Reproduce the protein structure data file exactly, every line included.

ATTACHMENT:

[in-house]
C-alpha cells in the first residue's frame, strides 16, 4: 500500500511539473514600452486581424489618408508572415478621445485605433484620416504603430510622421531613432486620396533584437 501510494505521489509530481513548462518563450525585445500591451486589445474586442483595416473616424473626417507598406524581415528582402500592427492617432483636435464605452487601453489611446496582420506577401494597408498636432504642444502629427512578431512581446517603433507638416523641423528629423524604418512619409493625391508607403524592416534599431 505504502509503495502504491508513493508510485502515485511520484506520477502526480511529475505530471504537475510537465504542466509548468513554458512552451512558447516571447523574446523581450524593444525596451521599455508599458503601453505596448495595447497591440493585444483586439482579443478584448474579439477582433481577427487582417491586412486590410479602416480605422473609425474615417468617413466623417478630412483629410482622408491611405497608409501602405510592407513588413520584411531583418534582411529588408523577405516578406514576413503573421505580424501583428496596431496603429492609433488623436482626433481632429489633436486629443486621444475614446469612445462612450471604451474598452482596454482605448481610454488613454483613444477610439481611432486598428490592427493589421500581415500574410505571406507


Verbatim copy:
[in-house]
C-alpha cells in the first residue's frame, strides 16, 4: 500500500511539473514600452486581424489618408508572415478621445485605433484620416504603430510622421531613432486620396533584437 501510494505521489509530481513548462518563450525585445500591451486589445474586442483595416473616424473626417507598406524581415528582402500592427492617432483636435464605452487601453489611446496582420506577401494597408498636432504642444502629427512578431512581446517603433507638416523641423528629423524604418512619409493625391508607403524592416534599431 505504502509503495502504491508513493508510485502515485511520484506520477502526480511529475505530471504537475510537465504542466509548468513554458512552451512558447516571447523574446523581450524593444525596451521599455508599458503601453505596448495595447497591440493585444483586439482579443478584448474579439477582433481577427487582417491586412486590410479602416480605422473609425474615417468617413466623417478630412483629410482622408491611405497608409501602405510592407513588413520584411531583418534582411529588408523577405516578406514576413503573421505580424501583428496596431496603429492609433488623436482626433481632429489633436486629443486621444475614446469612445462612450471604451474598452482596454482605448481610454488613454483613444477610439481611432486598428490592427493589421500581415500574410505571406507